Back in late March John brought to my attention some online photos (since removed) from a canyon in the Cedar Mesa area showing some ruins and a complete, although cracked, in-situ pot. A few days later I was able to figure out the rough location of the pot, at least within a few minutes of some scenery in one of the photos. I hadn’t really planned on visiting the area to search for the pot until perhaps fall or winter, but John made plans to go there the first weekend in May and invited me. It was going to be a bit warm with a high near 90 degrees, but it wasn’t a super long hike and we planned to get an early start. I met him at our planned camp spot on Friday evening and we chatted for a while, then turned in early with a 6AM wake-up call planned for the morning.
We were hiking by 7AM on Saturday. To get into the canyon we walked down an old constructed stock trail which was blasted through the cliffs and ledges, with the rubble fashioned into ramps.
Once in the bottom of the canyon we kept our eyes peeled for any rock art or ruins and it didn’t take long before we found some of both. There were several granaries, some with corn cobs and metates inside, and just a bit of rock art above some of them. Near the granaries were also the ruins of structures that I’d guess were used for habitation.
Farther down the canyon we found more ruins high up on a ledge. There were a lot of potsherds here, and around the other side of the butte I found more granaries and some grinding slicks on a boulder.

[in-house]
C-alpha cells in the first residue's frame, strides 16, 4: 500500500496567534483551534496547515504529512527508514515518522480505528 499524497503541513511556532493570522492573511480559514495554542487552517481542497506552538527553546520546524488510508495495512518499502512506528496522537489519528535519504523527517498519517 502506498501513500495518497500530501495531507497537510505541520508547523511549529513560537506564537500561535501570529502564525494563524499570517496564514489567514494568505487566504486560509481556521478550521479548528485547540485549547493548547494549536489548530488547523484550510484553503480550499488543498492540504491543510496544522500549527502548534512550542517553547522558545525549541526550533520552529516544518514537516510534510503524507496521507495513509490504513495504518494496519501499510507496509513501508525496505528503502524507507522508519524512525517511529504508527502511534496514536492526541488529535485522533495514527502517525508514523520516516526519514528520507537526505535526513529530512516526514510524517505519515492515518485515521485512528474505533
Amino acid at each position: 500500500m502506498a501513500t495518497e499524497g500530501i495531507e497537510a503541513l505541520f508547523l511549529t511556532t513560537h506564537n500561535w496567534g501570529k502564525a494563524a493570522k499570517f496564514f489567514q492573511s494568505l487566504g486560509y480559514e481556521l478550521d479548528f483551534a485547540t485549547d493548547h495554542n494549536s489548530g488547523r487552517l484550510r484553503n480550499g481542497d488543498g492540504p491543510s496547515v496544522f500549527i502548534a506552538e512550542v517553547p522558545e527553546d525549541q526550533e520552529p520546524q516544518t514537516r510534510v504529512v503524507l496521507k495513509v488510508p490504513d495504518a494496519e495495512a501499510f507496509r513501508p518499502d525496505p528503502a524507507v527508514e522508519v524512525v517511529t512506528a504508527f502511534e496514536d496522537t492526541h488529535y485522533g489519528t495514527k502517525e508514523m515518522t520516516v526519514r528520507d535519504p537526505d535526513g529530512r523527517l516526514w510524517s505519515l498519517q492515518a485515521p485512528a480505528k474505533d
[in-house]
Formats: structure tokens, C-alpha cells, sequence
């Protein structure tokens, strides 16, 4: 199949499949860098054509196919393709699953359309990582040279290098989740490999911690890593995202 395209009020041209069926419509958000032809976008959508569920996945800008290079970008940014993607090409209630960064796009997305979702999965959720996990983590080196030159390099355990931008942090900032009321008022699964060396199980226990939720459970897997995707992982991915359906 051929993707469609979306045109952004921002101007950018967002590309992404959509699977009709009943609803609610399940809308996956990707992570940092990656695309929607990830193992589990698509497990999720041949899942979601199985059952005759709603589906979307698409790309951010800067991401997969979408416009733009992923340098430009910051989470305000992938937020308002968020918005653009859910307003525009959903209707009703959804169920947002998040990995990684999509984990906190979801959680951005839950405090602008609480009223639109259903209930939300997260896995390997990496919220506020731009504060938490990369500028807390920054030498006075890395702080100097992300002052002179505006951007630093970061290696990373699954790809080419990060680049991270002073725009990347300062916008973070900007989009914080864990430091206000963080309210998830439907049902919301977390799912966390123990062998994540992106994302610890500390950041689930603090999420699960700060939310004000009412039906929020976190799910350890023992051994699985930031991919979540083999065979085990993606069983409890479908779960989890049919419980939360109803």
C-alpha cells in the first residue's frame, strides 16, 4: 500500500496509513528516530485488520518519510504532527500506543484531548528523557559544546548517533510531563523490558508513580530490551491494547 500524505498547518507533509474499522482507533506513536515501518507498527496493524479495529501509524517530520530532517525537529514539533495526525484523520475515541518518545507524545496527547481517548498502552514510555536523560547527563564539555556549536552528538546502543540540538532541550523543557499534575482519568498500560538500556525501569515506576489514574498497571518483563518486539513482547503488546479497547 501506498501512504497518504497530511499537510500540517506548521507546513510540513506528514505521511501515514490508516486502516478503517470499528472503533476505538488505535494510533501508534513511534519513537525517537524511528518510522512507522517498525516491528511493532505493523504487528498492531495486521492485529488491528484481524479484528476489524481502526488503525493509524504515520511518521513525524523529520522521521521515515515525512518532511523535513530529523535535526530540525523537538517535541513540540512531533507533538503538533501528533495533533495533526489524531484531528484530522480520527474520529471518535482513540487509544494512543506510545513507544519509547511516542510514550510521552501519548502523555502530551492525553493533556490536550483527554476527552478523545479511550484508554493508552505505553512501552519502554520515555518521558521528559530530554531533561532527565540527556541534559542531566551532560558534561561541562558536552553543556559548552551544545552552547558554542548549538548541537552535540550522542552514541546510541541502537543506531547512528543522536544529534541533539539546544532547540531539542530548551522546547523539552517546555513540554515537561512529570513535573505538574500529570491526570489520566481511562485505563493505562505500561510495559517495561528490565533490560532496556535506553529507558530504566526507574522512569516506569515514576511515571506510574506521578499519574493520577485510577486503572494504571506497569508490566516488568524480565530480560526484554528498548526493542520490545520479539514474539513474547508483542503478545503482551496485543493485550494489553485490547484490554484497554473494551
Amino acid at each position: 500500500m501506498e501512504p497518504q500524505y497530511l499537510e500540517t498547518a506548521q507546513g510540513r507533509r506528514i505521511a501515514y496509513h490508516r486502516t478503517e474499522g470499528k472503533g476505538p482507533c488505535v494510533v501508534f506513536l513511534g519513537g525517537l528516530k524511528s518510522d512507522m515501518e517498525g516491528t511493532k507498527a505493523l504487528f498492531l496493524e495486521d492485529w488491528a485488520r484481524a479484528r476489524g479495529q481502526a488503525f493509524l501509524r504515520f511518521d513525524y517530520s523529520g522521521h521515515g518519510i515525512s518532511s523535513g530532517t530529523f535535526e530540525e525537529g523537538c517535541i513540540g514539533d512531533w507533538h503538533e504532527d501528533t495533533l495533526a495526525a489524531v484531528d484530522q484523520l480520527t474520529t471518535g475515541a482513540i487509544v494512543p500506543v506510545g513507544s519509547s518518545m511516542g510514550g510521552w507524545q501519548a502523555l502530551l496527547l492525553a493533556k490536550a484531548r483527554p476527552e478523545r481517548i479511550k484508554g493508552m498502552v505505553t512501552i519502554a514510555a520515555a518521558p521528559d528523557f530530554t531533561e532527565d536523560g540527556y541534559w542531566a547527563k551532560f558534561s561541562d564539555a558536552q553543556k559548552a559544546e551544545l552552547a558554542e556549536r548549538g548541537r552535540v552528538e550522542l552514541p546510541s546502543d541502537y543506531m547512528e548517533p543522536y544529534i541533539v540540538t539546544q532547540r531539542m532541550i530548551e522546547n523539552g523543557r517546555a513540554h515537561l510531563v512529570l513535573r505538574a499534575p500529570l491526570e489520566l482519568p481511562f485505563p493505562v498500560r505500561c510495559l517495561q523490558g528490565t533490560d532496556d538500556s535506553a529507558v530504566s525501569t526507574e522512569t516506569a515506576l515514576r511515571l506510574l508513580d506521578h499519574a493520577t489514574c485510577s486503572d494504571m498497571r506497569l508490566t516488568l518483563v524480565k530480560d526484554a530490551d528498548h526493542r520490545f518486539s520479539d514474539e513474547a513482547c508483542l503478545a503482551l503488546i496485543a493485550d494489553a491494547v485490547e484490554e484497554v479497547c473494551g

Yet deeper into the canyon we finally reached where I thought the pot might be. John and I split up and began searching. There were so many potential hiding spots, and after more than 20 minutes I was beginning to lose hope that we’d find it. I was actually beginning to go back to find John when I poked my head into a crack and there it was! I’d imagined it being the size of a cantaloupe but it was much larger, more comparable to a basketball. I let out a few loud whistles and John joined me there.
We found some shade nearby and sat for lunch before hiking back up the canyon. It was pretty warm out but still tolerable. I took the climb up the stock trail just slow enough that I wouldn’t have to stop to rest since it was completely exposed to the sun.
It was 88 degrees when we got back to our vehicles. That’s just about the upper limit for what my body could take for a hike like this, but I’m glad we did it sooner rather than waiting until late in the year. This was only my second trip to the region, the first being cut very short by mosquitoes. This one was still a pretty short trip considering the distance I drove to get there, but it was much more worthwhile.
Photo Gallery: A Cedar Mesa Canyon